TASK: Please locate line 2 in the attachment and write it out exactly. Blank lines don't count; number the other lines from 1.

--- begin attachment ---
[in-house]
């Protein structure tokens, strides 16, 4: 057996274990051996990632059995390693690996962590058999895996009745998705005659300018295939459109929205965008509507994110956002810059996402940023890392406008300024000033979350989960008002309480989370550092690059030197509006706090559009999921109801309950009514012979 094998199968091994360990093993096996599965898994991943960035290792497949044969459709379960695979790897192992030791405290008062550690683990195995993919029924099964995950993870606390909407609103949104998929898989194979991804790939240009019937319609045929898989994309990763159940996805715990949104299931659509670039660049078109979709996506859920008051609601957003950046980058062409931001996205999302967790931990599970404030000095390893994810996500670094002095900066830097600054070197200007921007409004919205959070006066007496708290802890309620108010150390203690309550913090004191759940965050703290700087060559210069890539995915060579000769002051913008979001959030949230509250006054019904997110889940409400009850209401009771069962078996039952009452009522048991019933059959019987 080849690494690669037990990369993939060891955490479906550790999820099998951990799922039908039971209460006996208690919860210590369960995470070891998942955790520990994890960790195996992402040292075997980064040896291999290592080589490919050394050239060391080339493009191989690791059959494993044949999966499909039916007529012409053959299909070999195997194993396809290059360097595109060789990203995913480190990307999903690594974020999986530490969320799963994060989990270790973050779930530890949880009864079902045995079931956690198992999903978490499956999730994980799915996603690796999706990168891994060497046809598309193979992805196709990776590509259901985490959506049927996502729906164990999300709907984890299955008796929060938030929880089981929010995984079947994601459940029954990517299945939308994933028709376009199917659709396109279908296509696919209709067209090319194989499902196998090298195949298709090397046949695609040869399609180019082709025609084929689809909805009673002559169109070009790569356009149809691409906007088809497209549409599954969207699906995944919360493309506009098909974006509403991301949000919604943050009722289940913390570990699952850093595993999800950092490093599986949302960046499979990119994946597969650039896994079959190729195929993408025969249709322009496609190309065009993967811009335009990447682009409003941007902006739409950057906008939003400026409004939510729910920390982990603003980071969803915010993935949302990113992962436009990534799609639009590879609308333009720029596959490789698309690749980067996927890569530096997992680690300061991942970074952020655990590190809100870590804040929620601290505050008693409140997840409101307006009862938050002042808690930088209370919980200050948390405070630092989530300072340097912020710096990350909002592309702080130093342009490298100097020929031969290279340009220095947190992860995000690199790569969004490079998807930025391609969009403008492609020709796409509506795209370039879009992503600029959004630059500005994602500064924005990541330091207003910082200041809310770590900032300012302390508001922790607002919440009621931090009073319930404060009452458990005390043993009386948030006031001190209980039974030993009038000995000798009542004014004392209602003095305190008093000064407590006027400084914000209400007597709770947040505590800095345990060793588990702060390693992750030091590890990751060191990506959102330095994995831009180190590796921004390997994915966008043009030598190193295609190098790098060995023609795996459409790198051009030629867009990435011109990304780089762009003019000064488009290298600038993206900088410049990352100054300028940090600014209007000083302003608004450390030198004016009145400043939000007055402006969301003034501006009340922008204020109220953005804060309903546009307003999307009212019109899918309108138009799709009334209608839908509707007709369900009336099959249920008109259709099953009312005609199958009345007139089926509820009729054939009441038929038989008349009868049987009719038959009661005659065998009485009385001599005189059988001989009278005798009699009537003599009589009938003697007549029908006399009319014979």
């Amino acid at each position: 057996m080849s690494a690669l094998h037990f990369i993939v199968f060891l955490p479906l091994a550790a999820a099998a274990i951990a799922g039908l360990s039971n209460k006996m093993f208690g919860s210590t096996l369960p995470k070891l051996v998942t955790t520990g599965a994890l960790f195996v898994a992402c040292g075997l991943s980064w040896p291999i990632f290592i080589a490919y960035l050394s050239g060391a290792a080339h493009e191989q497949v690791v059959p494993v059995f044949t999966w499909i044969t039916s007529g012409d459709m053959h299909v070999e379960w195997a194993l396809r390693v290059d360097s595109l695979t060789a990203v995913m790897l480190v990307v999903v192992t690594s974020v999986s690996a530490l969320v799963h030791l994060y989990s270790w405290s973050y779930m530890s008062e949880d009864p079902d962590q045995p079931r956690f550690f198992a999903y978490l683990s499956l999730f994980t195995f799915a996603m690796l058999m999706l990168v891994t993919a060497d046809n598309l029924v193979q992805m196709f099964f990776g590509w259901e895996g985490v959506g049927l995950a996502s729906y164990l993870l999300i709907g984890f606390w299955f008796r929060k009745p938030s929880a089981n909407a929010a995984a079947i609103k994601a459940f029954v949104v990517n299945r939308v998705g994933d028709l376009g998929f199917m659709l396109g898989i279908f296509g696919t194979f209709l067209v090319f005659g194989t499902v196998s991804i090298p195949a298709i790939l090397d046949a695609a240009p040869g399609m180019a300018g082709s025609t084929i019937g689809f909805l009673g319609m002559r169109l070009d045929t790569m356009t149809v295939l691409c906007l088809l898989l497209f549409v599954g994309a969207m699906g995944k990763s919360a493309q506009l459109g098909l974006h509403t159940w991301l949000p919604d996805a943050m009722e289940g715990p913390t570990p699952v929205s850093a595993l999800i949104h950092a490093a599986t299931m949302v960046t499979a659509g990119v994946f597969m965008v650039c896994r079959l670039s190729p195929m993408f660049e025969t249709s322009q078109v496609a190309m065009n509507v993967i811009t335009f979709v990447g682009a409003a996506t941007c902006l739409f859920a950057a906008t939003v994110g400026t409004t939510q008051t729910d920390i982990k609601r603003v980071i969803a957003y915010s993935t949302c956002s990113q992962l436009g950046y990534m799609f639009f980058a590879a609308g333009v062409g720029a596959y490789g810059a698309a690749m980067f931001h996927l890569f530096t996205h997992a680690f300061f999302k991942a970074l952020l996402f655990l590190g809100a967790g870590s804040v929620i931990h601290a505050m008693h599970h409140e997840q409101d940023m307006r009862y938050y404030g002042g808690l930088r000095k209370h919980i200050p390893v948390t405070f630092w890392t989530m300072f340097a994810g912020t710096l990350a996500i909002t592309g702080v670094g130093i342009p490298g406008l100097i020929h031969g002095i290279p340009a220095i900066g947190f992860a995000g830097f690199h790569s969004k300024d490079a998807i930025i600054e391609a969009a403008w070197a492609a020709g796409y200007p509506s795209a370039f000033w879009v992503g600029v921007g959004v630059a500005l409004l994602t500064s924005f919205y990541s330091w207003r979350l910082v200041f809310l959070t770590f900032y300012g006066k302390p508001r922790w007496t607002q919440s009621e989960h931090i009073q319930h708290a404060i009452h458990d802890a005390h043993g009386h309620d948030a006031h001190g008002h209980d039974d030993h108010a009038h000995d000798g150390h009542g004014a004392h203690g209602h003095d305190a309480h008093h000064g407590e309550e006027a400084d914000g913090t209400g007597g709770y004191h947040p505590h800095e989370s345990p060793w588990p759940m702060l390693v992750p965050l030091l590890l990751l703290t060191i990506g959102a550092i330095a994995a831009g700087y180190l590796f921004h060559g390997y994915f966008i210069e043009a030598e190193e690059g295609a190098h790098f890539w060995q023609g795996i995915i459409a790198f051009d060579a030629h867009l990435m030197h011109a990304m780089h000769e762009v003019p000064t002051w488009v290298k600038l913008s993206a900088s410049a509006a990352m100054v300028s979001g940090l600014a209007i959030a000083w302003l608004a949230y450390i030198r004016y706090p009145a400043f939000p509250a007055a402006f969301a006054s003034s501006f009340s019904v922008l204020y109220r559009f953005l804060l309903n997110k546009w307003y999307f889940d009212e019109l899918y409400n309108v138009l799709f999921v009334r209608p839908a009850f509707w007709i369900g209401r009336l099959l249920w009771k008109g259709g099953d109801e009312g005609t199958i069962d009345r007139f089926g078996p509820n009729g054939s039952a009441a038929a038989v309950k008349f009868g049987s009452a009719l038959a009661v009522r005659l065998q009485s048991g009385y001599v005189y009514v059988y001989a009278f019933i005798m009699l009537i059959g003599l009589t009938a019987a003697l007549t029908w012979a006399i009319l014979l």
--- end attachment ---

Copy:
């Protein structure tokens, strides 16, 4: 057996274990051996990632059995390693690996962590058999895996009745998705005659300018295939459109929205965008509507994110956002810059996402940023890392406008300024000033979350989960008002309480989370550092690059030197509006706090559009999921109801309950009514012979 094998199968091994360990093993096996599965898994991943960035290792497949044969459709379960695979790897192992030791405290008062550690683990195995993919029924099964995950993870606390909407609103949104998929898989194979991804790939240009019937319609045929898989994309990763159940996805715990949104299931659509670039660049078109979709996506859920008051609601957003950046980058062409931001996205999302967790931990599970404030000095390893994810996500670094002095900066830097600054070197200007921007409004919205959070006066007496708290802890309620108010150390203690309550913090004191759940965050703290700087060559210069890539995915060579000769002051913008979001959030949230509250006054019904997110889940409400009850209401009771069962078996039952009452009522048991019933059959019987 080849690494690669037990990369993939060891955490479906550790999820099998951990799922039908039971209460006996208690919860210590369960995470070891998942955790520990994890960790195996992402040292075997980064040896291999290592080589490919050394050239060391080339493009191989690791059959494993044949999966499909039916007529012409053959299909070999195997194993396809290059360097595109060789990203995913480190990307999903690594974020999986530490969320799963994060989990270790973050779930530890949880009864079902045995079931956690198992999903978490499956999730994980799915996603690796999706990168891994060497046809598309193979992805196709990776590509259901985490959506049927996502729906164990999300709907984890299955008796929060938030929880089981929010995984079947994601459940029954990517299945939308994933028709376009199917659709396109279908296509696919209709067209090319194989499902196998090298195949298709090397046949695609040869399609180019082709025609084929689809909805009673002559169109070009790569356009149809691409906007088809497209549409599954969207699906995944919360493309506009098909974006509403991301949000919604943050009722289940913390570990699952850093595993999800950092490093599986949302960046499979990119994946597969650039896994079959190729195929993408025969249709322009496609190309065009993967811009335009990447682009409003941007902006739409950057906008939003400026409004939510729910920390982990603003980071969803915010993935949302990113992962436009990534799609639009590879609308333009720029596959490789698309690749980067996927890569530096997992680690300061991942970074952020655990590190809100870590804040929620601290505050008693409140997840409101307006009862938050002042808690930088209370919980200050948390405070630092989530300072340097912020710096990350909002592309702080130093342009490298100097020929031969290279340009220095947190992860995000690199790569969004490079998807930025391609969009403008492609020709796409509506795209370039879009992503600029959004630059500005994602500064924005990541330091207003910082200041809310770590900032300012302390508001922790607002919440009621931090009073319930404060009452458990005390043993009386948030006031001190209980039974030993009038000995000798009542004014004392209602003095305190008093000064407590006027400084914000209400007597709770947040505590800095345990060793588990702060390693992750030091590890990751060191990506959102330095994995831009180190590796921004390997994915966008043009030598190193295609190098790098060995023609795996459409790198051009030629867009990435011109990304780089762009003019000064488009290298600038993206900088410049990352100054300028940090600014209007000083302003608004450390030198004016009145400043939000007055402006969301003034501006009340922008204020109220953005804060309903546009307003999307009212019109899918309108138009799709009334209608839908509707007709369900009336099959249920008109259709099953009312005609199958009345007139089926509820009729054939009441038929038989008349009868049987009719038959009661005659065998009485009385001599005189059988001989009278005798009699009537003599009589009938003697007549029908006399009319014979």